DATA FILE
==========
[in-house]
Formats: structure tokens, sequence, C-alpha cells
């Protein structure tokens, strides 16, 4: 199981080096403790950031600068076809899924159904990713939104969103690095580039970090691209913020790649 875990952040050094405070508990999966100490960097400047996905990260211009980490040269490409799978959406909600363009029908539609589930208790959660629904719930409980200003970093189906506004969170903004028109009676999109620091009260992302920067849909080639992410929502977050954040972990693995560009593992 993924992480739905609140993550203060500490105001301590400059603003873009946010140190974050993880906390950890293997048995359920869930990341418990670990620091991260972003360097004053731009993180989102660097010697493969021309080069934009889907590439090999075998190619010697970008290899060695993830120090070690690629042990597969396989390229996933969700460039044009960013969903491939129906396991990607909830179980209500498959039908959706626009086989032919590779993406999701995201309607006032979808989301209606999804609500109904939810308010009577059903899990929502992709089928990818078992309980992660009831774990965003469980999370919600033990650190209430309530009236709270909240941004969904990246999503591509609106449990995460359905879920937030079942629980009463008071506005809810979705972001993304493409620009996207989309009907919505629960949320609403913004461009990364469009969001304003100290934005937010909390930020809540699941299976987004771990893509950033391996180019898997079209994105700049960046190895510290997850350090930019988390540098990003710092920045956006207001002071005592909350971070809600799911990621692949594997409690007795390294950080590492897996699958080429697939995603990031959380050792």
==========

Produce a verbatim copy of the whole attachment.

[in-house]
Formats: structure tokens, sequence, C-alpha cells
């Protein structure tokens, strides 16, 4: 199981080096403790950031600068076809899924159904990713939104969103690095580039970090691209913020790649 875990952040050094405070508990999966100490960097400047996905990260211009980490040269490409799978959406909600363009029908539609589930208790959660629904719930409980200003970093189906506004969170903004028109009676999109620091009260992302920067849909080639992410929502977050954040972990693995560009593992 993924992480739905609140993550203060500490105001301590400059603003873009946010140190974050993880906390950890293997048995359920869930990341418990670990620091991260972003360097004053731009993180989102660097010697493969021309080069934009889907590439090999075998190619010697970008290899060695993830120090070690690629042990597969396989390229996933969700460039044009960013969903491939129906396991990607909830179980209500498959039908959706626009086989032919590779993406999701995201309607006032979808989301209606999804609500109904939810308010009577059903899990929502992709089928990818078992309980992660009831774990965003469980999370919600033990650190209430309530009236709270909240941004969904990246999503591509609106449990995460359905879920937030079942629980009463008071506005809810979705972001993304493409620009996207989309009907919505629960949320609403913004461009990364469009969001304003100290934005937010909390930020809540699941299976987004771990893509950033391996180019898997079209994105700049960046190895510290997850350090930019988390540098990003710092920045956006207001002071005592909350971070809600799911990621692949594997409690007795390294950080590492897996699958080429697939995603990031959380050792």